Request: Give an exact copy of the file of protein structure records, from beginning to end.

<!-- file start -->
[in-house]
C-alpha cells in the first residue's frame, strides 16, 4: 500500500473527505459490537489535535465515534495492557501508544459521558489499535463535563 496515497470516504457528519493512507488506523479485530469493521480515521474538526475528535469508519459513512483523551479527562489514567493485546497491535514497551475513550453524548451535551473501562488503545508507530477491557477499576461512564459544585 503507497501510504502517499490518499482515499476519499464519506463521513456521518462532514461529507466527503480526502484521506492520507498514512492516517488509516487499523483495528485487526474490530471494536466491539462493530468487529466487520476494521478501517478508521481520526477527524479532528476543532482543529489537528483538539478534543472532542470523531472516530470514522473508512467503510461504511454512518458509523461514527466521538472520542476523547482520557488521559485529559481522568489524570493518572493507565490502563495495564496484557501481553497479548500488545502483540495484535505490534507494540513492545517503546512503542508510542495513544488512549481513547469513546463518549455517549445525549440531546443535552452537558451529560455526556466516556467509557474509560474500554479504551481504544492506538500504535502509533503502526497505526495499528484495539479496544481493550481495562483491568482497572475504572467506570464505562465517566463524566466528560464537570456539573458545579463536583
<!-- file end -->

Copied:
[in-house]
C-alpha cells in the first residue's frame, strides 16, 4: 500500500473527505459490537489535535465515534495492557501508544459521558489499535463535563 496515497470516504457528519493512507488506523479485530469493521480515521474538526475528535469508519459513512483523551479527562489514567493485546497491535514497551475513550453524548451535551473501562488503545508507530477491557477499576461512564459544585 503507497501510504502517499490518499482515499476519499464519506463521513456521518462532514461529507466527503480526502484521506492520507498514512492516517488509516487499523483495528485487526474490530471494536466491539462493530468487529466487520476494521478501517478508521481520526477527524479532528476543532482543529489537528483538539478534543472532542470523531472516530470514522473508512467503510461504511454512518458509523461514527466521538472520542476523547482520557488521559485529559481522568489524570493518572493507565490502563495495564496484557501481553497479548500488545502483540495484535505490534507494540513492545517503546512503542508510542495513544488512549481513547469513546463518549455517549445525549440531546443535552452537558451529560455526556466516556467509557474509560474500554479504551481504544492506538500504535502509533503502526497505526495499528484495539479496544481493550481495562483491568482497572475504572467506570464505562465517566463524566466528560464537570456539573458545579463536583